This is the story of the incarnation of God in Jesus Christ.  God, in Christ, took on human flesh.  God, in other words, gave up the authority that goes along with being God  and took on the form of a servant. God, then, in Jesus Christ, went on a journey from the realm of eternity into the realm of human existence–that is, our world.  

This journey leads from eternity to time, from human birth to human death, from incarnation to death on the cross.  It ends with Jesus’ resurrection and exaltation back in eternity once again. 

In Volume 4:1 of the Church Dogmatics — perhaps the greatest Christian systematic theological contribution of the 20thcentury — Karl Barth reads the story of the prodigal son in light of this passage from Philippians. He reads this story Christologically, that is, he reads the story of the prodigal son as a metaphor for the journey of Jesus from the realm of pre-existent Godhead to earthly, fleshly, incarnation. Jesus, thus, in a manner similar to that of the prodigal son, goes off into a “far country.” 

Where the prodigal son soon after leaving his father got lost in the “land of Unlikeness,” giving himself over to “reckless living,” Jesus, living a real and full human life in our world, the “far country,” remained obedient to his Father.  And where we, in Auden’s words, “have sent Him away, begging though to remain His disobedient servant, Jesus “became obedient to the point of death—even death on a cross” (Phil. 2:8)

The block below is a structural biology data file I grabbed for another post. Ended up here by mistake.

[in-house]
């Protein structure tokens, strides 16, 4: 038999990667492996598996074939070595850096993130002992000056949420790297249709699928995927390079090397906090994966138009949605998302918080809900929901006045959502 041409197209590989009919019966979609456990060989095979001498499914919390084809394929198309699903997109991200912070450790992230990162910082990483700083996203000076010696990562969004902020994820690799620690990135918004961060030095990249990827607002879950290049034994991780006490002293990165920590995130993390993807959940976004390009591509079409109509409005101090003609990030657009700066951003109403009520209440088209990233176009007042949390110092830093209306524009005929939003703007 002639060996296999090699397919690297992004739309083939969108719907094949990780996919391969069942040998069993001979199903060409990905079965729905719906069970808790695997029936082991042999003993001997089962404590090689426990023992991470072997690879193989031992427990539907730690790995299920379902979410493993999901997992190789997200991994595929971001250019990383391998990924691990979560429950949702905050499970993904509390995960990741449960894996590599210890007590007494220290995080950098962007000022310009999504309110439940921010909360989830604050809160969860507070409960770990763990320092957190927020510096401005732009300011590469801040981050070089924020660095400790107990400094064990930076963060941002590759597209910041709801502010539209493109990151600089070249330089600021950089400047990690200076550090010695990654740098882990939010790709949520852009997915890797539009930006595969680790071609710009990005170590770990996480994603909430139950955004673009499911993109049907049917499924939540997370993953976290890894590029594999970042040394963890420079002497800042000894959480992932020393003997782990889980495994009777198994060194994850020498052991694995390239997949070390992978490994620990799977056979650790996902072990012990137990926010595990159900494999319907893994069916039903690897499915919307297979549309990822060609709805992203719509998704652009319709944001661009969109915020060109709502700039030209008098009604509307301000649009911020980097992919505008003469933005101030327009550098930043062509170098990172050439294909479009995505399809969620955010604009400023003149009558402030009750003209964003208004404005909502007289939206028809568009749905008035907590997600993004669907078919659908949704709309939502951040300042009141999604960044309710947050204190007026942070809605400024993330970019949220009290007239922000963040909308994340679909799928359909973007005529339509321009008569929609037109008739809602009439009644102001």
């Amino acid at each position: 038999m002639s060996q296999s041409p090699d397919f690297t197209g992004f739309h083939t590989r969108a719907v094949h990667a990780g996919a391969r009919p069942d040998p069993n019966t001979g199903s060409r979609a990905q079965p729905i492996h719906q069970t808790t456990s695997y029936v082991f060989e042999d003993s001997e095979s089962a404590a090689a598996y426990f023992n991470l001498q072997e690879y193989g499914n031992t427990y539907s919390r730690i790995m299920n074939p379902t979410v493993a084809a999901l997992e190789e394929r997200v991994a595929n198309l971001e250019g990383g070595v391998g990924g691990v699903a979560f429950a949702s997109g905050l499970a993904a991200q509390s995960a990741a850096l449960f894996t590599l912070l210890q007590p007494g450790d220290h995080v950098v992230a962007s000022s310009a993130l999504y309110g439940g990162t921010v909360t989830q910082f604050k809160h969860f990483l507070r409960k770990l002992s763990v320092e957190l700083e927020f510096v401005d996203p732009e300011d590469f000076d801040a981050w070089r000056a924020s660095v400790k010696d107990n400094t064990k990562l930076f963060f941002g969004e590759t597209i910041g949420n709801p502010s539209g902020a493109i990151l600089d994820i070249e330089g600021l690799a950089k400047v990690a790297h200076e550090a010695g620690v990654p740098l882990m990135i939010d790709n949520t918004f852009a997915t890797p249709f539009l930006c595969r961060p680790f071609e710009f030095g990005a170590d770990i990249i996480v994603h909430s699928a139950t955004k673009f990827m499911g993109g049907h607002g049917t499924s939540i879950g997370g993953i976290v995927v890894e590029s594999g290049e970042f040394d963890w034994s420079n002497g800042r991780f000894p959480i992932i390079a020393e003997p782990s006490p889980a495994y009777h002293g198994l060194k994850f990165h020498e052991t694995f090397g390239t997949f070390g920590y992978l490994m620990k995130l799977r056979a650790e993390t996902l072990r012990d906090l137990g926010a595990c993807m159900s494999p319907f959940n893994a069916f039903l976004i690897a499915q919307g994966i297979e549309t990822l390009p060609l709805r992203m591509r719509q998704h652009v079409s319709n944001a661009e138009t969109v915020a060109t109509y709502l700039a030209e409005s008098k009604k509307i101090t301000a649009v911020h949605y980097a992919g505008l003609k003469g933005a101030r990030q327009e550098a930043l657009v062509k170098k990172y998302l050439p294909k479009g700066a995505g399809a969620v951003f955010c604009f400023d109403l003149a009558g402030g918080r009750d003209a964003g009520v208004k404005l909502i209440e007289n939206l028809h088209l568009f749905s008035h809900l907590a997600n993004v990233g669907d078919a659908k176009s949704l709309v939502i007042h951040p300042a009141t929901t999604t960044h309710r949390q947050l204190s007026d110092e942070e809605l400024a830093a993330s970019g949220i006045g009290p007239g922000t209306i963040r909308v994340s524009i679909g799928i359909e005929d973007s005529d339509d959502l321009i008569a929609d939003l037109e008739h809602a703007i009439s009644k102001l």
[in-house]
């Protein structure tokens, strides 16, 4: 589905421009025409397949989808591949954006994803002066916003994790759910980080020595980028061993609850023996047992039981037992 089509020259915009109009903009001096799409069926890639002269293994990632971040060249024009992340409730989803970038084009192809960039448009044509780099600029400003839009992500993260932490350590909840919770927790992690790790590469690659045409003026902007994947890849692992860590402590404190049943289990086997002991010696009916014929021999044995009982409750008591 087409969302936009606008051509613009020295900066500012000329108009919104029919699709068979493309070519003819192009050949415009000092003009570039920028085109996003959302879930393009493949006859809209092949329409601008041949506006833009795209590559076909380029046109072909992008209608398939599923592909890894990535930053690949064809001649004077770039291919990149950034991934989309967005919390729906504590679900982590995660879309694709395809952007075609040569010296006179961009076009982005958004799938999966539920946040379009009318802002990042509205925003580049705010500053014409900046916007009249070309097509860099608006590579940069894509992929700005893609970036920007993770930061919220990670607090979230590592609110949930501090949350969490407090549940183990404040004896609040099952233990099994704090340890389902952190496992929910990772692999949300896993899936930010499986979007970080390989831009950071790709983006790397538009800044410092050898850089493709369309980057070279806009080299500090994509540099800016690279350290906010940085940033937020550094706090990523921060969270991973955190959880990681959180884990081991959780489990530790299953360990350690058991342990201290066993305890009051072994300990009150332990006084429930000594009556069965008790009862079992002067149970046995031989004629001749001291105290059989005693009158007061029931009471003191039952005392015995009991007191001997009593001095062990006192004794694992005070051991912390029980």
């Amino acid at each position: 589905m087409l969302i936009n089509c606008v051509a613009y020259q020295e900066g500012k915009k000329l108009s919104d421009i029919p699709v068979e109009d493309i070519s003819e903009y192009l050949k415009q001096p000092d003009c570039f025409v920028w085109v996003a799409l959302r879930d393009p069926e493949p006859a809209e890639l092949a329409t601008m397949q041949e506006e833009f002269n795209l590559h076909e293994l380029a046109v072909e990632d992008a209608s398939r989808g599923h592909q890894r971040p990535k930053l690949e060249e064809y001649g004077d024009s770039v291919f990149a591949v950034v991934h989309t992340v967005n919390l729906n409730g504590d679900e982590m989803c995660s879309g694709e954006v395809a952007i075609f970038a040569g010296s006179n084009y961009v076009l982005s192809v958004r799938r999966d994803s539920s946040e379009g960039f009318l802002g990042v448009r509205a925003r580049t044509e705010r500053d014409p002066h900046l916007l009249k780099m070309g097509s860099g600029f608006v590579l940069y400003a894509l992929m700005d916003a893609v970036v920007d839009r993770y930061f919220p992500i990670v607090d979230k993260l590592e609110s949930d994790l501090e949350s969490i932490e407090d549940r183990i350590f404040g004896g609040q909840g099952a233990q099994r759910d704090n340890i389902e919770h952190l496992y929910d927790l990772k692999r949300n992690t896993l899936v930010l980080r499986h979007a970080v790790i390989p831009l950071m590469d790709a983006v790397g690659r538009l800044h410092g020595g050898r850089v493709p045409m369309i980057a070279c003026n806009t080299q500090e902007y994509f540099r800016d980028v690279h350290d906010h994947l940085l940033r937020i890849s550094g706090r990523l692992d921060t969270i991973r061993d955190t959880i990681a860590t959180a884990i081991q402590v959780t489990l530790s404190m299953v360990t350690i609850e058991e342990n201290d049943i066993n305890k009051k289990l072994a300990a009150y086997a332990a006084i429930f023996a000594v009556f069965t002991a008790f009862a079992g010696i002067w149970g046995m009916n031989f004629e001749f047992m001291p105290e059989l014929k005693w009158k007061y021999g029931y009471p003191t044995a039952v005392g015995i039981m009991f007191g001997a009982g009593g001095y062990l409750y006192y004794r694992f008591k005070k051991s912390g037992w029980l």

All this Jesus did “for us and for our salvation.”

Jesus is the Way, the Truth, and the Life.  “Follow Him through the Land of Unlikeness….Seek Him in the Kingdom of Anxiety….Love Him in the World of the Flesh.”

THANKSGIVING FOR THE ABUNDANCE OF CREATION

Photo by Joanna Stołowicz on Unsplash

In late October, a good many years ago, my wife and I drove to Maine for a weeklong vacation. We went to see the fall foliage and to relax and retreat from the demands of everyday life. As we drove across the border, we were greeted by a sign that read: “Maine: The Way Life Should Be.” I’m not sure how true this sounds to anyone who lives and works in Maine year-round, but for us weary travelers, it was music to our ears.